The Butler Always Does It

 

“But Mrs. Waldorf couldn’t have done it!” gasped Dr. Henry. “She was over a hundred and fifty miles away at the time of the murder.”

“Yes,” said Detective Watson, “But she’s the only one with a motive. Who else would have so brutally murdered poor Mr. Waldorf besides the tortured woman who has had to live with him for forty-five years?”

“I can’t answer that,” admitted Dr. Henry, “I don’t know. I just don’t know...but wait a minute! Have you talked to the butler Jenkins?”

“Of course we have!” barked Watson.“That’s the first person we check!”

He turned around as if to cough and whispered into his police walkie-talkie, “Clemonts! Check out the butler!”

“That’s a good idea, Chief,” Clemonts replied.

“Thanks,” Watson whispered, “I just thought of it. Over and out.”

He finished clearing his throat, politely excused himself, and continued his discussion with Dr. Henry.

“I’d almost lay money it was the butler,” the doctor said.

Watson didn’t reply. He was too busy convulsing. His eyes rolled back into his head and his entire body began to quiver violently. His mouth dropped open and his nose spouted blood. And then he spoke.

“People of earth, do not be alarmed. We are an alien race capable of remotely inhabiting the bodies of humans. However, this is generally not something we prefer to do. We chose to inhabit your President’s body at this time so that we could communicate effectively to a large number of people. In time, all your questions will be answered.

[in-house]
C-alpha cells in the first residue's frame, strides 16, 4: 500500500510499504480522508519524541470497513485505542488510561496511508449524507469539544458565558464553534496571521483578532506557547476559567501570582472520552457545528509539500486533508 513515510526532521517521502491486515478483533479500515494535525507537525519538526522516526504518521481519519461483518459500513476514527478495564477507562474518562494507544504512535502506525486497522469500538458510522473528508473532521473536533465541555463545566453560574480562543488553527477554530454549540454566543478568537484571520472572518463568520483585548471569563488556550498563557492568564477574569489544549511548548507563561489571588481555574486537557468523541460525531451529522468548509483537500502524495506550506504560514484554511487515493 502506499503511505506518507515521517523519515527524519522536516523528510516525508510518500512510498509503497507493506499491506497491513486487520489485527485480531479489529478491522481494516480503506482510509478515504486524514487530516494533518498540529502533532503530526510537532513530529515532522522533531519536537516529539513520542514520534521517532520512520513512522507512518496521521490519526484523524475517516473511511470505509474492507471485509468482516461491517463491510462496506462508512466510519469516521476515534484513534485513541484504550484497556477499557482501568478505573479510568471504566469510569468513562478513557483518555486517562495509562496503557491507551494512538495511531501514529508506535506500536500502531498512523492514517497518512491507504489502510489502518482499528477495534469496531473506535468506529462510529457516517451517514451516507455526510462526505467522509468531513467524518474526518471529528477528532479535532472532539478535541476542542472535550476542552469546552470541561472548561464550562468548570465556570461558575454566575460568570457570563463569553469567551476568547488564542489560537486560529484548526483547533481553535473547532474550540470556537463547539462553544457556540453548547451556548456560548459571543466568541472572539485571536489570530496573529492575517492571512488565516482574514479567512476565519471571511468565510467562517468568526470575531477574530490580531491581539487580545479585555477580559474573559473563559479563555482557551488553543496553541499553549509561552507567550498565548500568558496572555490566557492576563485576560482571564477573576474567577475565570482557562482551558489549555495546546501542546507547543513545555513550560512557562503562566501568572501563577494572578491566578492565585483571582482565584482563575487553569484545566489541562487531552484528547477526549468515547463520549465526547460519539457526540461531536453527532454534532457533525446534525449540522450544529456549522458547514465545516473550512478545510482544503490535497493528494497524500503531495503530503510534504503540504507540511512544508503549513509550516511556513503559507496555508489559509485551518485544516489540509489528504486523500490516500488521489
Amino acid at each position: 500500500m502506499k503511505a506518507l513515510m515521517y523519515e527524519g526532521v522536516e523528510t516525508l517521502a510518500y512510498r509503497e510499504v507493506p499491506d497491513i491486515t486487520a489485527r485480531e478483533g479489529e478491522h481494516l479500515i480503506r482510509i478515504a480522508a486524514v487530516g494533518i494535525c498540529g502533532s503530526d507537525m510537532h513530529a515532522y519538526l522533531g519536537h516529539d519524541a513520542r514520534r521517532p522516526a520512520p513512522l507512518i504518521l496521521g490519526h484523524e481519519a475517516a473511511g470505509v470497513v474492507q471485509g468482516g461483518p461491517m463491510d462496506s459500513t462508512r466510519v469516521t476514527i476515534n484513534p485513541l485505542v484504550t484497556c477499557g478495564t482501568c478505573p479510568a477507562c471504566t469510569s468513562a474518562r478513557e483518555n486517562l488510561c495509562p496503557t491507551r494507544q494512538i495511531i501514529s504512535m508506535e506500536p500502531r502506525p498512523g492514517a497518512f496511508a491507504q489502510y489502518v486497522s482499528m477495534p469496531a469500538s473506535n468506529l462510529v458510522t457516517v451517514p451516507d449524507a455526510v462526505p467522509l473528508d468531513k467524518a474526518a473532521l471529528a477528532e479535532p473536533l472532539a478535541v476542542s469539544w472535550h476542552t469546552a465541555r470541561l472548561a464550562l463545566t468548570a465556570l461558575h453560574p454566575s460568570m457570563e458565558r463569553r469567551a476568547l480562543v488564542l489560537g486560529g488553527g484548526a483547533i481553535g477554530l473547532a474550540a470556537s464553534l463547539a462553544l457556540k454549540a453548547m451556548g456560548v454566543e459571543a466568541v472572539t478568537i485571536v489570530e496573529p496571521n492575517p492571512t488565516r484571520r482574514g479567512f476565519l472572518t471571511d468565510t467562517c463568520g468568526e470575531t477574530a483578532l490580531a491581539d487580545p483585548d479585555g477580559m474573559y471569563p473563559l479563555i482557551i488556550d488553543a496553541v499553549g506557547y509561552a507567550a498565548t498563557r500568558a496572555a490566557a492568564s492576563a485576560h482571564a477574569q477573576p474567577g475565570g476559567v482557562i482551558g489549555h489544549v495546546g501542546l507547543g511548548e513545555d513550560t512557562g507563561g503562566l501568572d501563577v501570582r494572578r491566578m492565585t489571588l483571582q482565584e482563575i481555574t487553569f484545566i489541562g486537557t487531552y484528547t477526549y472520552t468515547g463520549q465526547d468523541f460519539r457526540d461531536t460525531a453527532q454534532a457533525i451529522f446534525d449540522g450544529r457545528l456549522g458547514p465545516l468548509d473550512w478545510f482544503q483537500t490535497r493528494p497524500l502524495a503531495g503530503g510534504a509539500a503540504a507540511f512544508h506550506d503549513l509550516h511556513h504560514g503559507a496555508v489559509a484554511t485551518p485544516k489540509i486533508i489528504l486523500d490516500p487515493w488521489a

“First I would like to say...”

Suddenly Watson stopped and appeared to be listening intently to something or someone. When he began again, he was very angry.

“You have got to be kidding me! Who let Schmelnoz run the Consciousness Projector again!?”

He shook his head and noticed a stupefied Dr. Henry standing before him.

“You,” he said, “are not important.”

Those were his last words.

Watson fell to the ground, a puddle of fleshy pulp. Dr. Henry examined him. It appeared he had been brutally murdered in the exact same manner as Mr. Waldorf. What was Dr. Henry going to tell the authorities? They wouldn’t take kindly to a dead detective and a crazy story about aliens taking over people's bodies. Dr. Henry chose the only option he had.

Detective Watson’s broken body was found in various pieces beneath the fortieth story window from which he had apparently jumped.

The controversy raged. Had Dr. Henry committed the murders? There were rival theories.

And then one day the world’s attention was drawn to the President, who seemingly had been taken over by an alien presence. The Secret Service looked upon the possession as a hostile act and immediately fired several rounds of ammunition into the President/alien ambassador, both of whom fell dead.

The aliens in turn, being quite upset at the death of their ambassador, fired a nuclear doomsday device upon the earth, ridding it of its pesky inhabitants.

Except, that is, for the butler Jenkins, who was secretly one of them all along.

 

© 2007 Bryan Patrick Deno

 

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